2.3 Assess how own attitudes, values and behaviour could impact on work with children and young people. As a teaching assistant or a teacher working with children & young people you must make sure to promote equal opportunities, inclusion and to be anti discriminatory. Doing things like: * Not speaking or teaching things about multi cultural events.
* Different languages.
* Being dismissive to a pupil that is different in the way of culture or ability. * Being ignorant to a child or young person’s individual needs. All the above could lead to children & young people picking up, taking in and projecting your views onto other children, young people, adults or visitors. Overcoming stigmas attached to disabilities, races and religions is a must before working in schools, to gain understanding of these things will empower you with the knowledge to teach more efficiently and understand in a more diverse manner.
I observed in my placement a child that had moved from Pakistan who could barely speak any English was segregated by the children and surprisingly the teacher. When he would try and speak she would raise her hand as a sign to be quiet and he would struggle to contribute to the class till she would verbally say “Child A be quiet”. This led to the child becoming very aggravated and unsettled for a number of weeks until he started to learn English to the point where he could interact without much thought as to what he was going to say before he said it.
2.4 Describe the importance of promoting anti-discriminatory practise in work with children and young people. The promotion of anti-discrimination should be a focal point for the majority of things that happen in and around schools. It is no good to have policies and procedures and just tokenise them, they need to be enforced so children and young people will follow the lead of the school. The best ways to do this are:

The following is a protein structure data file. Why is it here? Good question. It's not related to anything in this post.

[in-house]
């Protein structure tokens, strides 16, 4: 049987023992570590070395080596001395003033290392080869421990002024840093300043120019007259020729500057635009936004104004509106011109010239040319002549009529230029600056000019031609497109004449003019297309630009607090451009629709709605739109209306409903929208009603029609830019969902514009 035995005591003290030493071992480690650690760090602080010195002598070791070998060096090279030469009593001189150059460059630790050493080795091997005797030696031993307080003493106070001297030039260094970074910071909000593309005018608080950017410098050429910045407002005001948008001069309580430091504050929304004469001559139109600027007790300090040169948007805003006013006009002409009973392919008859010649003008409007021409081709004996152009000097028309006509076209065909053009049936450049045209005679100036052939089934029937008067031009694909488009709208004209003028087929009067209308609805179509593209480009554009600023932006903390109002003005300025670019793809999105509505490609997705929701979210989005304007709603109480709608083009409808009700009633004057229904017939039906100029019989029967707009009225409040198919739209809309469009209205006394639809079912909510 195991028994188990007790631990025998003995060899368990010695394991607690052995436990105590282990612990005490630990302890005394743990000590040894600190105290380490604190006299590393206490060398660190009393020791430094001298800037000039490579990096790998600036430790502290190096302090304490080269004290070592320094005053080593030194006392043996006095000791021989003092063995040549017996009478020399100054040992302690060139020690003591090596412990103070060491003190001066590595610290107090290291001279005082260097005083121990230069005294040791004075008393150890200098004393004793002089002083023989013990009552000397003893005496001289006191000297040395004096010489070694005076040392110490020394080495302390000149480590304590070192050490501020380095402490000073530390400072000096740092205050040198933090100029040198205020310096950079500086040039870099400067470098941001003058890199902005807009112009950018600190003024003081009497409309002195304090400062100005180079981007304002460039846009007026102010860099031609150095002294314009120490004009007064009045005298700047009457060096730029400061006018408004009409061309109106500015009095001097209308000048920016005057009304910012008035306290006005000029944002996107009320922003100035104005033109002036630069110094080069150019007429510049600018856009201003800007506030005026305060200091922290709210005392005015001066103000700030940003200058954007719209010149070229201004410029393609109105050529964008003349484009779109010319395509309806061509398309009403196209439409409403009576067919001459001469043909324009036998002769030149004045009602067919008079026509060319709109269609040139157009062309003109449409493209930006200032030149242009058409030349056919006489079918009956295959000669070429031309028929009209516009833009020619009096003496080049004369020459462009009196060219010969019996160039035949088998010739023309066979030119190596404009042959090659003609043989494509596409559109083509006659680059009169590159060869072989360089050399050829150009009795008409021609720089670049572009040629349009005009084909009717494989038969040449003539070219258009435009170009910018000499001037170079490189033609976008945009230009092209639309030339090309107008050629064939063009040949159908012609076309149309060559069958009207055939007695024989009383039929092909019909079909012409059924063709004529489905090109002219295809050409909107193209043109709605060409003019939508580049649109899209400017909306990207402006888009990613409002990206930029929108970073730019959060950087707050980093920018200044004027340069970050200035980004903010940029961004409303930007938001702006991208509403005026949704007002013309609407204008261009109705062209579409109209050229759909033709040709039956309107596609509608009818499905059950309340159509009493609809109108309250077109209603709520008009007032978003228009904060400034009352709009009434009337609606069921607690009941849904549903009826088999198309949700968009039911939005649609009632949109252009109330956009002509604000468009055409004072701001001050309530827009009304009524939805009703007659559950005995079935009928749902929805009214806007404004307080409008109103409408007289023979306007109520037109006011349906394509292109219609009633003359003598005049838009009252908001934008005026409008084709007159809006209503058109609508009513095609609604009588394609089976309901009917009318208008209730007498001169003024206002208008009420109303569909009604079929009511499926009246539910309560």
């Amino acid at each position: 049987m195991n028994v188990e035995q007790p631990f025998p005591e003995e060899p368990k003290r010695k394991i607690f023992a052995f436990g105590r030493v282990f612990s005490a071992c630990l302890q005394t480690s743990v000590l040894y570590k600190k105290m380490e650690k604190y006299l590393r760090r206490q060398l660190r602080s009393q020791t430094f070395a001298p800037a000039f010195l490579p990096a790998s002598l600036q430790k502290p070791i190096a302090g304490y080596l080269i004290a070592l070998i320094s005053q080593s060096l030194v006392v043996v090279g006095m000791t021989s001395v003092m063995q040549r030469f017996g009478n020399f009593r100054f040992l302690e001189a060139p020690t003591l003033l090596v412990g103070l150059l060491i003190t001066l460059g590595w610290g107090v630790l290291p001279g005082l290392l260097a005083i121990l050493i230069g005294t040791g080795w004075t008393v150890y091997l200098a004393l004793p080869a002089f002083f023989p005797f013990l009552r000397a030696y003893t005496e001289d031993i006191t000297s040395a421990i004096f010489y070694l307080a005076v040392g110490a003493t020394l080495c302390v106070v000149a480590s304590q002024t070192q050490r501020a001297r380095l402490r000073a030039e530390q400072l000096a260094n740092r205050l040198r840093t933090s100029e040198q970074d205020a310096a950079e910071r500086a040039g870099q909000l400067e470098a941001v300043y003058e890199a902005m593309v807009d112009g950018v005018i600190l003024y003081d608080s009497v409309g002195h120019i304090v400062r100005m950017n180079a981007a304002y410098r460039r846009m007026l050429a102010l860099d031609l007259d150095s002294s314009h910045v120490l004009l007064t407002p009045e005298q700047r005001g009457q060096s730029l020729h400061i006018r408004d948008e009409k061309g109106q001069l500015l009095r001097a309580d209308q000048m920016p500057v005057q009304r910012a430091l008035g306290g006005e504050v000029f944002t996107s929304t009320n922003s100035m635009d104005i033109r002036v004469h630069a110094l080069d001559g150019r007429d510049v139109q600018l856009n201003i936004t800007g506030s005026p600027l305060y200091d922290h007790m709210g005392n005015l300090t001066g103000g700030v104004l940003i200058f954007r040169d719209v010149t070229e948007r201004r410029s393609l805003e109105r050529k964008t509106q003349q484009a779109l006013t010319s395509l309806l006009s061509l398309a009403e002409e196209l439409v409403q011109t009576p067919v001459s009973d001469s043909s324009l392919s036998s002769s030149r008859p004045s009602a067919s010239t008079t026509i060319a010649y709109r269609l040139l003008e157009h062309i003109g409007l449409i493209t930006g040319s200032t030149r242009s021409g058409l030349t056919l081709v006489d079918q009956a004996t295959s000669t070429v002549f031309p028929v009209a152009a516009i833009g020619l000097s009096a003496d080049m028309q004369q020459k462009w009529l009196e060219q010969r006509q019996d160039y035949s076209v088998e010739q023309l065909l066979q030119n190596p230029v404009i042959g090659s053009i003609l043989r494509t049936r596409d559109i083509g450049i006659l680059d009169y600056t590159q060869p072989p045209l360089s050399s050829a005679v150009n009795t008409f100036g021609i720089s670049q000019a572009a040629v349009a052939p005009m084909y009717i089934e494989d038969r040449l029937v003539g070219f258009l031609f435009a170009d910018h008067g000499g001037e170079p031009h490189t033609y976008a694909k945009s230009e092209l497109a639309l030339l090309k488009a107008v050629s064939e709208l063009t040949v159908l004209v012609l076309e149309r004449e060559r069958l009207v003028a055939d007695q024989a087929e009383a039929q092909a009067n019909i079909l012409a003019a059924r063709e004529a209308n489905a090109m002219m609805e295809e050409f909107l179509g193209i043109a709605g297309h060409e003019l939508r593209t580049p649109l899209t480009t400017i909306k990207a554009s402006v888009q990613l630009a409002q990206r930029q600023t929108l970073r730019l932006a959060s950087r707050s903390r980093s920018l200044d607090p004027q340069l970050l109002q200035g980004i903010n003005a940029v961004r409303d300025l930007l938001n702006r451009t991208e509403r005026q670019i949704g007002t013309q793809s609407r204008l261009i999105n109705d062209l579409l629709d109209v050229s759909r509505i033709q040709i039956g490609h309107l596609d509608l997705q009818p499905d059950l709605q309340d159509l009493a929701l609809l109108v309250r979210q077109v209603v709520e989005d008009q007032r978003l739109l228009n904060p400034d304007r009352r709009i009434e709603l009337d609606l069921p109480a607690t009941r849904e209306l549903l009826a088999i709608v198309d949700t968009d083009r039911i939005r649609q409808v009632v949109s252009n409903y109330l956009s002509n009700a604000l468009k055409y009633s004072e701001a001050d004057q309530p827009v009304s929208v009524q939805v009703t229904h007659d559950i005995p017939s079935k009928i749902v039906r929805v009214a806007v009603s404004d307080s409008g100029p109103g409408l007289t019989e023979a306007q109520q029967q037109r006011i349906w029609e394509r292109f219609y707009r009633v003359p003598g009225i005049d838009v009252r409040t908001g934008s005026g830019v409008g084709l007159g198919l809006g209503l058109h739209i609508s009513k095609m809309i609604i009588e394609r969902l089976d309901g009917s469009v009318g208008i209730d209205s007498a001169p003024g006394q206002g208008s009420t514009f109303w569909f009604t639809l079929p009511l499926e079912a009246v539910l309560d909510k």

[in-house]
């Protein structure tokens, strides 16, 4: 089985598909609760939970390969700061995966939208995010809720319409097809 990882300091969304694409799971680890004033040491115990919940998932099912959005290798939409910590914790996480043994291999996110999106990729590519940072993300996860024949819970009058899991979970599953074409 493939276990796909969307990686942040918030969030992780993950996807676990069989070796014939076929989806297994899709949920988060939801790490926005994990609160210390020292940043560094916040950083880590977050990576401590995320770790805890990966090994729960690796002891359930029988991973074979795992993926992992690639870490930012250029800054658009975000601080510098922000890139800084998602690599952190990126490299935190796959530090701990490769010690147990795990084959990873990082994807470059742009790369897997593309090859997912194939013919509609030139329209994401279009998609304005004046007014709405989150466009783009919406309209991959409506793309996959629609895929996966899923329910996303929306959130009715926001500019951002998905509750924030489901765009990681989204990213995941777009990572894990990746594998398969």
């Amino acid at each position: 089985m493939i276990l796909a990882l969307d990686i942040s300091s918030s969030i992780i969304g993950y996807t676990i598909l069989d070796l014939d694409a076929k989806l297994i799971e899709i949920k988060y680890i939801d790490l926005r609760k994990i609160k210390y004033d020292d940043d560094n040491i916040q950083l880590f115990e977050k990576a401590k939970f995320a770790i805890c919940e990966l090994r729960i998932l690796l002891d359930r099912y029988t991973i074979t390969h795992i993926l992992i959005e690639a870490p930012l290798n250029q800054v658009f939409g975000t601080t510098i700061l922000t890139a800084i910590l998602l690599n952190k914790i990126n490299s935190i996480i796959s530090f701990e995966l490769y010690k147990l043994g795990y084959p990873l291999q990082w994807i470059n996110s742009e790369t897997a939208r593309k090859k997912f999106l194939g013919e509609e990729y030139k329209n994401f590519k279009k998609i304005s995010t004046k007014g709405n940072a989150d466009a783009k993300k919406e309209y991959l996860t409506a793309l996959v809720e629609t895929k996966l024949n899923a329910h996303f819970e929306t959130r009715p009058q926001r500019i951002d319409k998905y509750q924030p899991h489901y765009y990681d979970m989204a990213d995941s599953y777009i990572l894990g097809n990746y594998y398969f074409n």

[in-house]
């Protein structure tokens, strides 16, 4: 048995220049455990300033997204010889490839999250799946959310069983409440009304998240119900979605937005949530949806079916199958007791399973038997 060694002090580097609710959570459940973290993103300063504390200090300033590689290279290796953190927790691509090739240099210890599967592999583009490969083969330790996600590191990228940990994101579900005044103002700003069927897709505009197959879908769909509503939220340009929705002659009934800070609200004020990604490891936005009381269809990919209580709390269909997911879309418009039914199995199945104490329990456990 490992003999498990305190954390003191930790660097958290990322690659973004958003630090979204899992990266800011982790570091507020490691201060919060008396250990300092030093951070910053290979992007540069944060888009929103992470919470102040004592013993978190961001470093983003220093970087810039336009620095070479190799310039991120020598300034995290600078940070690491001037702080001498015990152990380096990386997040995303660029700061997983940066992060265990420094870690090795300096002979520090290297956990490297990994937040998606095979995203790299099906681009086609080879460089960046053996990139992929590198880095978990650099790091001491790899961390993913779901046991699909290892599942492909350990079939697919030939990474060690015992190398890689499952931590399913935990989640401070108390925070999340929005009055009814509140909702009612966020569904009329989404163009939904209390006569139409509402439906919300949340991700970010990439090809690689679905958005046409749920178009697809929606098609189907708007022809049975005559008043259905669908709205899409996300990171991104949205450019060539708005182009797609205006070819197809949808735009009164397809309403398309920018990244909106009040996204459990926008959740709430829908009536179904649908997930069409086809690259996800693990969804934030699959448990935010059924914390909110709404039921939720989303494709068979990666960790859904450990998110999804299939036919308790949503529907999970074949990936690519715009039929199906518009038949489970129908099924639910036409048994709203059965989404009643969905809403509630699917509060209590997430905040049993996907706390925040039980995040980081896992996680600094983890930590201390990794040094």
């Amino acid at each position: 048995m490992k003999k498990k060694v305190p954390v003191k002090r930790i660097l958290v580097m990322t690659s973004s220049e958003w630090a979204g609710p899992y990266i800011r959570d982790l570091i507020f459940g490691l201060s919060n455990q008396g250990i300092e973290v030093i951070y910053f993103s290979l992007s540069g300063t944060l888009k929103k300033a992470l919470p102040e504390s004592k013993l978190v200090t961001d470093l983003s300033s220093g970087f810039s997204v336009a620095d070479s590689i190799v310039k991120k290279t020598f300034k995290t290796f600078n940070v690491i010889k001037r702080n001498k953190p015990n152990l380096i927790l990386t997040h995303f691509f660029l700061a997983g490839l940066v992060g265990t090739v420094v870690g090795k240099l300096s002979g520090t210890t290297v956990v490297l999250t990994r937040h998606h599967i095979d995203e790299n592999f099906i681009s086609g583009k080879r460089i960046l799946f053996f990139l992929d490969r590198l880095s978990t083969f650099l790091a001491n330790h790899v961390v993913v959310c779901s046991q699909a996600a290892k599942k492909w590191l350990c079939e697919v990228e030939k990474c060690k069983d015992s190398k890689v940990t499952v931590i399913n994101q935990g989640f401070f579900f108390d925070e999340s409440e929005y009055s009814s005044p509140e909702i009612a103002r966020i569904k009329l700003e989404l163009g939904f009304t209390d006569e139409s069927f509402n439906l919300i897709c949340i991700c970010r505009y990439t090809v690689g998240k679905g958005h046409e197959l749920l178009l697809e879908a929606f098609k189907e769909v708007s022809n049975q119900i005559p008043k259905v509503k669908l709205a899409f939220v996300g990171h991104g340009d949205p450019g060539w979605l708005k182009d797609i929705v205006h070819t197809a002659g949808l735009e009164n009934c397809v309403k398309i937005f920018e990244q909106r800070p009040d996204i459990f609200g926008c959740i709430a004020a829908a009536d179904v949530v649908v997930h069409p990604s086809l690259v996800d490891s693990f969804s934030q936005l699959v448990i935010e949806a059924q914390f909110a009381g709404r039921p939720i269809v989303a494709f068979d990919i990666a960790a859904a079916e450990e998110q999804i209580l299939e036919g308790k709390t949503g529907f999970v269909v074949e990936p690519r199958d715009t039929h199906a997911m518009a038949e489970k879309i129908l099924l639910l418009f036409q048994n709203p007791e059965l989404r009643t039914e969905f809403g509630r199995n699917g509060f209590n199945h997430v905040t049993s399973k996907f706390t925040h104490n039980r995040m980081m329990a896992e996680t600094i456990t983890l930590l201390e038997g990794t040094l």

* Be a good role model.
* Appreciate & promote diversity and the uniqueness of children and young people’s abilities.
* Listen to and involve the children and young people.
* Treat each child and young person as an individual.
* Have a realistic but high expectation of all children and young people.
* Support the schools ethos.
* Give the children and young people the tool set and skills to be able to challenge prejudice and discrimination by others in a controlled and non-abusive manner.
2.5 Describe how to challenge discrimination.
Challenging discrimination is a must in any sort of situation. To do this you need to make sure you know your anti-discrimination policy within your school. The role as a teacher or teaching assistant is to protect children and young people from discrimination. If you was to overhear or receive a complaint from a parent or pupil about a discriminatory act that has taken place and you ignore it ,you are giving the person victimising the victim the impression it is ok to do, this can then quickly turn into a discrimination epidemic of sorts if left unchecked.